When I sat down to play Doodle God: Evolution, I was sure I’d already played it before. And I had, almost a decade ago on my smartphone. Doodle God started out on the smaller screens, and now it’s here on consoles. But, does the evolution from handheld to bum-on-couch make any sense? Is it a gift from the gaming heavens, or should it be cast out to gaming hell?
Doodle God: Evolution is a very, very simple game. Perhaps the simplest I’ve played in a long, long time, and I’ve played a jigsaw game on PS4.
There’s a world, but there’s nothing on it. You’re God with a recipe book, and your job is to bring life – and death – to the world by mixing and matching different elements to create new stuff. That’s it. That’s your lot.
The game plays out almost exclusively inside your recipe book. Here, you have two sides to an open book, and on each side are sets of identical symbols. Clicking a symbol – like the water symbol – will show you the elements related to that symbol. So, for example, with the flame symbol you have fire, which can be combined with something from another symbol’s library of elements. As you discover new elements, the book fills out with more stuff that can be mixed to create more stuff. As you discover new things, the game’s world – which is represented in a very basic fashion – starts to populate with those things. That’s your gameplay loop.
To be fair, it starts off promising and I’m a little embarrassed to admit that I sat and played the game straight for half an hour. That was my limit, mind you, because there comes a certain point where logic is thrown out the window and it becomes easier to just pick one item and attempt to mix it with everything else on the opposite page until you hit gold, or sand, or lava, or storms, or even a zombie.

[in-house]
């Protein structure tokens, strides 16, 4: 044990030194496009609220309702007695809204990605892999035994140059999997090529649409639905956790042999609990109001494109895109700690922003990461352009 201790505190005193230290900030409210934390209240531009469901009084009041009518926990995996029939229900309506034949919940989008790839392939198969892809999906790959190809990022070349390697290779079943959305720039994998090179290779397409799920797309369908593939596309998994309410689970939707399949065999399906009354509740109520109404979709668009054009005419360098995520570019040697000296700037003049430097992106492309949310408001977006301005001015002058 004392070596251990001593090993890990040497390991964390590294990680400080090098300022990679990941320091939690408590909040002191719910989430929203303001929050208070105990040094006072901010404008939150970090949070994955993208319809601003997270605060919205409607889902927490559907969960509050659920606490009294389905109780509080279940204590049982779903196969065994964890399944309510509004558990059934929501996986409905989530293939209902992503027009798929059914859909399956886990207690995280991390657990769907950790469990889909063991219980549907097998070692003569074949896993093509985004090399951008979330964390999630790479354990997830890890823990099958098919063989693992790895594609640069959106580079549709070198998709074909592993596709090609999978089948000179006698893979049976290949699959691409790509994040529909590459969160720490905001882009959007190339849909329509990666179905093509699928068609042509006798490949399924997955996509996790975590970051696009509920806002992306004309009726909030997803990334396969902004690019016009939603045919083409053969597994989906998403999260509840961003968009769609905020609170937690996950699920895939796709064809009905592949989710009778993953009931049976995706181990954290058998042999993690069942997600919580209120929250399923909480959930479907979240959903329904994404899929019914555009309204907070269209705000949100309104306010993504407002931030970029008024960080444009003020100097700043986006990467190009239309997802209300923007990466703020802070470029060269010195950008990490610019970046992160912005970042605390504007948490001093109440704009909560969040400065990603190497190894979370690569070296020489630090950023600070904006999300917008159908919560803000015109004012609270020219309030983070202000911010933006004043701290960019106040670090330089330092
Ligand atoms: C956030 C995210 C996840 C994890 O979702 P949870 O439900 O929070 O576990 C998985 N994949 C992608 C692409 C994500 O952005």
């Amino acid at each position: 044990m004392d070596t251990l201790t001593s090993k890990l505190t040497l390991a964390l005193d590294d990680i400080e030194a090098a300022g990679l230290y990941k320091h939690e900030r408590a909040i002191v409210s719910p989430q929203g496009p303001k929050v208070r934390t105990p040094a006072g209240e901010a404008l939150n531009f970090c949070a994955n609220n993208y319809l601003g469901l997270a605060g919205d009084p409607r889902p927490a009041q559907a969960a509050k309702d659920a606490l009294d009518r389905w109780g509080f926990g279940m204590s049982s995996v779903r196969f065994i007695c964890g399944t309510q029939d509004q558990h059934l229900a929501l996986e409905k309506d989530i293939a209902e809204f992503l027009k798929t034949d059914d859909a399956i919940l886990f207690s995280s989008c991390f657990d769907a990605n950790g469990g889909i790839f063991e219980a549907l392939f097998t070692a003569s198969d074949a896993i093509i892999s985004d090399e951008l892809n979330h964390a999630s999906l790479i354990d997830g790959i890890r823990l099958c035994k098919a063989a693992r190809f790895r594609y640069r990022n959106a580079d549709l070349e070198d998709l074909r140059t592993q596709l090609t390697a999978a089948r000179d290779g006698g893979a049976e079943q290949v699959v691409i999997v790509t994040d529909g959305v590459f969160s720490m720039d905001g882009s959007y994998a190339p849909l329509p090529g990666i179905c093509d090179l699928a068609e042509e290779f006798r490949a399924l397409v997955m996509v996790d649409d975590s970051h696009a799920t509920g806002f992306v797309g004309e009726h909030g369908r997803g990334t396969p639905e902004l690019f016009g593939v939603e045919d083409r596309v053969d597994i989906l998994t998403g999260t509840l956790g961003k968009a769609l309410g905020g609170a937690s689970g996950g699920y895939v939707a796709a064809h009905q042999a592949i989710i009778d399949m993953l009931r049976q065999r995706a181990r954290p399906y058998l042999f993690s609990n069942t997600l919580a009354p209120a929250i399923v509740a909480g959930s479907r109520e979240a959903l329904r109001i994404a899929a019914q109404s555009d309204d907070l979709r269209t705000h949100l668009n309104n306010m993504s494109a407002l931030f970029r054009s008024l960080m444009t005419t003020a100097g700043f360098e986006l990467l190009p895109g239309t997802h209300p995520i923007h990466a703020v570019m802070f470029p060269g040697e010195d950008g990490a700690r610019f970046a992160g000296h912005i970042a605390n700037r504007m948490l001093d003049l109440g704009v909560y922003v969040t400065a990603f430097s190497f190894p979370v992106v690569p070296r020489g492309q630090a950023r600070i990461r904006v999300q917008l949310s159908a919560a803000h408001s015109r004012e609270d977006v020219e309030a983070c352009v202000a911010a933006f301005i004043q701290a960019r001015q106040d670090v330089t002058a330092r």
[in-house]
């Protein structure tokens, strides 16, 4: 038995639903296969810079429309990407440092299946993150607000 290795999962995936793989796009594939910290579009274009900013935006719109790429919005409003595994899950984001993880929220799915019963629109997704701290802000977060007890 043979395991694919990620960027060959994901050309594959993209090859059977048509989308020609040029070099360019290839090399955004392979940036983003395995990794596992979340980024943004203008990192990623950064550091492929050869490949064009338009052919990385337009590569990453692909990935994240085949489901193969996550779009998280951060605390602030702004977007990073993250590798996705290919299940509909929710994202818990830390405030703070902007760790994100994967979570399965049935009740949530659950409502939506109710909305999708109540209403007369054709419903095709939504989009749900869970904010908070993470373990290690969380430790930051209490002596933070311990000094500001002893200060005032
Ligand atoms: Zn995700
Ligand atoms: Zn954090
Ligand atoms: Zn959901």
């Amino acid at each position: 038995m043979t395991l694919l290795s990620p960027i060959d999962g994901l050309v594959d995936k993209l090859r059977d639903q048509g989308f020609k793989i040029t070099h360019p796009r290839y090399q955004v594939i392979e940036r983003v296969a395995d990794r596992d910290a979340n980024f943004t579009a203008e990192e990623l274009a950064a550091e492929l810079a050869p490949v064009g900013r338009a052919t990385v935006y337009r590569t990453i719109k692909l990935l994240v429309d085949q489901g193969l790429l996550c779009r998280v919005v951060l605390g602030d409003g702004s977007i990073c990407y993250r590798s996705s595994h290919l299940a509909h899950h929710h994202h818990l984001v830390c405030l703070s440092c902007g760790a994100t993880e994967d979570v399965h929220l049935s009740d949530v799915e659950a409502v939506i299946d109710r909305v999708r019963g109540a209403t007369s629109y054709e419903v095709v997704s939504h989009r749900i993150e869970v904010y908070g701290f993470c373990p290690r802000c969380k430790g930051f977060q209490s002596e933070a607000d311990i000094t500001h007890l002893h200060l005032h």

There’s no skill involved and that burnt the last of my fuel. You don’t lose if you do something wrong, so there’s no risk and reward, meaning there’s not really any point.
This all-in-one-package comes with Doodle Farm, too, which is more of the same but focused around farms. I like farms and I’ve spent many an hour ploughing my fields in Farm Simulator, but this couldn’t hold my attention for more than a couple of minutes.
There are a couple of other game modes, too, but they’re essentially the same, aside from the Puzzles, where you can lose if you make the wrong elements at the wrong time. But what do you win? I don’t know, and the game never made a good case for me to find out, so I ducked out after a little while.
The transition from mobile to console has not been kind to Doodle God: Evolution. In fact, it still feels like a mobile game, and it’s stuck with a very mobile-game user interface, which makes it feel quite cheap.
The only positive thing I can say is that Doodle God is a good game to kill a few minutes away while you’re waiting for a bus or standing in a socially distanced queue – and that’s on your phone. The PS4 version just doesn’t have any pull, at least not for me.
Doodle God: Evolution PS4 Review
Overall - Bad - 4/10
If you absolutely love the mobile version, then maybe you’ll get a kick out of playing on your console and earning a few trophies along the way. Other than that, this is a hard pass.
- Clean presentation with an easy-to-follow layout
- OK in short bursts, but who turns their PS4 on for just three minutes at a time?
- It’s a mobile game and very little has been done to make it seem otherwise
- There’s no risk or reward, and no downside to losing because you literally can’t lose. A God’s greatest burden…
Review Disclaimer: This review was carried out using a copy of the game provided by the publisher. For more information, please read our Review Policy.
Reviewed using PS4 Pro.
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Chris has been writing about gaming news for far too long, and now he’s doing it even more. A true PlayStation know-it-all, Chris has owned just about every Sony console that ever existed. Trophies are like crack to this fella. (Bronze trophies, that is – he only has one Platinum.)